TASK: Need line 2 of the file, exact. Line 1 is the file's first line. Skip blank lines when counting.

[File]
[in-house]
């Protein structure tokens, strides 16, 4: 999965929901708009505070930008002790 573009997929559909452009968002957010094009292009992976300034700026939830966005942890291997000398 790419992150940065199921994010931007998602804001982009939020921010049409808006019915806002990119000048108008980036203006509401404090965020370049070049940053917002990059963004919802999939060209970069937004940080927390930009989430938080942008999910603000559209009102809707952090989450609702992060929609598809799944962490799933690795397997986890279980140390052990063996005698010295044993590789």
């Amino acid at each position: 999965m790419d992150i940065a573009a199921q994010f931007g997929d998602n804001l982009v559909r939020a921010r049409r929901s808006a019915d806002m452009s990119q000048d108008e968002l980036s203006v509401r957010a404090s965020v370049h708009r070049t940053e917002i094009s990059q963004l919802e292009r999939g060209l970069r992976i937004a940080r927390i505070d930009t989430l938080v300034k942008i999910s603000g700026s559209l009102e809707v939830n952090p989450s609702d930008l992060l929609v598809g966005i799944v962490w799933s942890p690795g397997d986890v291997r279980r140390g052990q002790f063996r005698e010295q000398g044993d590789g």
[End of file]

């Protein structure tokens, strides 16, 4: 999965929901708009505070930008002790 573009997929559909452009968002957010094009292009992976300034700026939830966005942890291997000398 790419992150940065199921994010931007998602804001982009939020921010049409808006019915806002990119000048108008980036203006509401404090965020370049070049940053917002990059963004919802999939060209970069937004940080927390930009989430938080942008999910603000559209009102809707952090989450609702992060929609598809799944962490799933690795397997986890279980140390052990063996005698010295044993590789």